OOPSLA Java VM panel notes
nelson at media.mit.edu
Sat Oct 24 09:10:56 PDT 1998
I was at OOPSLA '98, the big yearly American object oriented
programming conference. It's mostly an industry conference, not
academic. This year there was a whole lot of Java stuff at the
conference, including a panel session headed by David Ungar on the
"new crop" of Java VMs.
These are my notes from that panel. It might be useful as pointers for
what some well known Java developers think is the way to go with the VM.
There's a note at the end about the lack of interest in a free Java VM..
The panel consisted of:
David Ungar - Sun, Self project, now JVM development
Lars Bak - Sun, Hotspot tech lead
John Duimovich - IBM, VisualAge for Java
Jesse Fang - Intel, working on Intel specific VM
Scott Meyer - Oracle, working on Aurora (Java in Oracle DB)
The panel started out with short (15 minute) talks. I mostly just
copied stuff down from their slides. I put a (*) next to issues that
seemed particularly interesting.
Lars Bak - HotSpot architecture
the standard HotSpot story - analyze running code, compile active stuff
GC - generational collector. Exact.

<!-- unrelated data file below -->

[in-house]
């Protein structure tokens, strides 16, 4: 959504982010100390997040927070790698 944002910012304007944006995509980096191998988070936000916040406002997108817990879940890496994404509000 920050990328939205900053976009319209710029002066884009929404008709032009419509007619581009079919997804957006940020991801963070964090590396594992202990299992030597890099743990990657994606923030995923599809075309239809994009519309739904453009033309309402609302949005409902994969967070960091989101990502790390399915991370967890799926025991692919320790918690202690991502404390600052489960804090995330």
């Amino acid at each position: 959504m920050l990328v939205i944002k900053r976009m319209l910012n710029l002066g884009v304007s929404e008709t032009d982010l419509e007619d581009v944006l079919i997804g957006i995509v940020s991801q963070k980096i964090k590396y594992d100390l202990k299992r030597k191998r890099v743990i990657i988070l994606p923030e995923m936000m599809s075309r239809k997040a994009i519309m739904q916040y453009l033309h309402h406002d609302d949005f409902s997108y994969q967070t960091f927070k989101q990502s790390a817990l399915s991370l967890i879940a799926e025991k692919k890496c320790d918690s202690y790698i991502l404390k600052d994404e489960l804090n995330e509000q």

first generation - copying collector
train generations - also copying
permanent generation - mark & collect
<10ms pauses for GC, at least up to 60-80MB cores
(*) Fast Synchronization - minimize space & speed
Observation: all Java synchronization is block structured
Solution: put monitors in the activation.
Move object header word into monitor structure,
put forwarding pointer in obj
Advantage: stack allocated monitors, implict lock count, fast common case
HotSpot footprint in JDK 1.2 is close to Symantic JIT's
HotSpot should support interactive development, but not in process now.
John Duimovich - VM in VisualAge for Java
(From questions) - this VM is really for development only, not production.
so it's a little slow. Can't be *too* slow though.
(*) VM issues for advanced IDE Features (incremental development stuff)
Hot Method/Class replacement (semantic issues)
Multiple VMs in IDE address space (size/sharing issues)
Class File Sharing (no bytecode rewrite, per-VM optimization)
Code snippet execution - run and test bits of code live
Modify system on the fly.
In process debugging support
Metamodel underneath the IDE VM (???)
32 bit object pointers, untagged primitive types
Objects contain accurate GC type info (ie: where pointers are)
12 byte headers for objects (wasteful, he says)
class, size, flags: writeable, hash, "shape", age, misc
objects can be read-only and shared (critical to share between VMs)
Two GCs: exact GC - all pointer locations are known
Global Garbage Collector (mark, sweep, compact)
Local Garbage Collector (generation scavenger)
Mixed interpreted / JIT
Green Threads - better control for debugging (??!!)
JIT code de-optimizable
"polymorphic inline caches"
optimized stack frame build
top of stack data flow / optimization
Don't inline stuff - not good for an IDE
Jesse Fang - Intel MicroComputer Research Lab
(*) Big lesson: synchronization, JIT, GC are *all* important
for Java performance
Performance of implementation of JVM is hardware platform dependent